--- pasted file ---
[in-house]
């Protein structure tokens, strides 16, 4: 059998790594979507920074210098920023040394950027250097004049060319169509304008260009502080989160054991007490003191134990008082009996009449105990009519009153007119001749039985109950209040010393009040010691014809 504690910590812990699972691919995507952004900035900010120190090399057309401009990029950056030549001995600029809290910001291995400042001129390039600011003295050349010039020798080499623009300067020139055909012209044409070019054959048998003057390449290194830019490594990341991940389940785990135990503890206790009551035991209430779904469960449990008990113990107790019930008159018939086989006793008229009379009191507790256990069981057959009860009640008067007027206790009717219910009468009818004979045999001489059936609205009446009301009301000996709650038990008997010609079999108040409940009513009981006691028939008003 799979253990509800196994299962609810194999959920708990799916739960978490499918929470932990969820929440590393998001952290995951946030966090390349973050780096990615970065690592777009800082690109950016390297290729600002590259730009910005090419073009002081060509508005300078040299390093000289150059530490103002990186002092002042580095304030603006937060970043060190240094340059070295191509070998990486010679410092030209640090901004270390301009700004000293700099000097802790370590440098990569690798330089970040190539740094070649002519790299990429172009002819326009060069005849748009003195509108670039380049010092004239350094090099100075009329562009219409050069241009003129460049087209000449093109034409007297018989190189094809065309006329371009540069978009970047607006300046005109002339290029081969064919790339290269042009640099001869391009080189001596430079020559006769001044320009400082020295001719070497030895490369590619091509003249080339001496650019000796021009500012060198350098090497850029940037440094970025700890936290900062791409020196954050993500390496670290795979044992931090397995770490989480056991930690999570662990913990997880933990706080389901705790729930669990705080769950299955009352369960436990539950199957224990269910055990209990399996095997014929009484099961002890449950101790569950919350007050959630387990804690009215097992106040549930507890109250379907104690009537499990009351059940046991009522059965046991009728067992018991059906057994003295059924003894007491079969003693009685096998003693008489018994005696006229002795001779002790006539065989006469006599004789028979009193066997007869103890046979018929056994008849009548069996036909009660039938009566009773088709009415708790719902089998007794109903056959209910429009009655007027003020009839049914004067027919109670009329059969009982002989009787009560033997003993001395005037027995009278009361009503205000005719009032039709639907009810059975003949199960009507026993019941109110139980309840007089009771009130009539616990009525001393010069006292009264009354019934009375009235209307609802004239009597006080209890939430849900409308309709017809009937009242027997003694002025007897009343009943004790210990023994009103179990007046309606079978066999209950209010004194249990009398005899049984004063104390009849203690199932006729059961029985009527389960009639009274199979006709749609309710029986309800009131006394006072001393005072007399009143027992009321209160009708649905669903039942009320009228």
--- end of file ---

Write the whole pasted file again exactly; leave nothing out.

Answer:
[in-house]
């Protein structure tokens, strides 16, 4: 059998790594979507920074210098920023040394950027250097004049060319169509304008260009502080989160054991007490003191134990008082009996009449105990009519009153007119001749039985109950209040010393009040010691014809 504690910590812990699972691919995507952004900035900010120190090399057309401009990029950056030549001995600029809290910001291995400042001129390039600011003295050349010039020798080499623009300067020139055909012209044409070019054959048998003057390449290194830019490594990341991940389940785990135990503890206790009551035991209430779904469960449990008990113990107790019930008159018939086989006793008229009379009191507790256990069981057959009860009640008067007027206790009717219910009468009818004979045999001489059936609205009446009301009301000996709650038990008997010609079999108040409940009513009981006691028939008003 799979253990509800196994299962609810194999959920708990799916739960978490499918929470932990969820929440590393998001952290995951946030966090390349973050780096990615970065690592777009800082690109950016390297290729600002590259730009910005090419073009002081060509508005300078040299390093000289150059530490103002990186002092002042580095304030603006937060970043060190240094340059070295191509070998990486010679410092030209640090901004270390301009700004000293700099000097802790370590440098990569690798330089970040190539740094070649002519790299990429172009002819326009060069005849748009003195509108670039380049010092004239350094090099100075009329562009219409050069241009003129460049087209000449093109034409007297018989190189094809065309006329371009540069978009970047607006300046005109002339290029081969064919790339290269042009640099001869391009080189001596430079020559006769001044320009400082020295001719070497030895490369590619091509003249080339001496650019000796021009500012060198350098090497850029940037440094970025700890936290900062791409020196954050993500390496670290795979044992931090397995770490989480056991930690999570662990913990997880933990706080389901705790729930669990705080769950299955009352369960436990539950199957224990269910055990209990399996095997014929009484099961002890449950101790569950919350007050959630387990804690009215097992106040549930507890109250379907104690009537499990009351059940046991009522059965046991009728067992018991059906057994003295059924003894007491079969003693009685096998003693008489018994005696006229002795001779002790006539065989006469006599004789028979009193066997007869103890046979018929056994008849009548069996036909009660039938009566009773088709009415708790719902089998007794109903056959209910429009009655007027003020009839049914004067027919109670009329059969009982002989009787009560033997003993001395005037027995009278009361009503205000005719009032039709639907009810059975003949199960009507026993019941109110139980309840007089009771009130009539616990009525001393010069006292009264009354019934009375009235209307609802004239009597006080209890939430849900409308309709017809009937009242027997003694002025007897009343009943004790210990023994009103179990007046309606079978066999209950209010004194249990009398005899049984004063104390009849203690199932006729059961029985009527389960009639009274199979006709749609309710029986309800009131006394006072001393005072007399009143027992009321209160009708649905669903039942009320009228």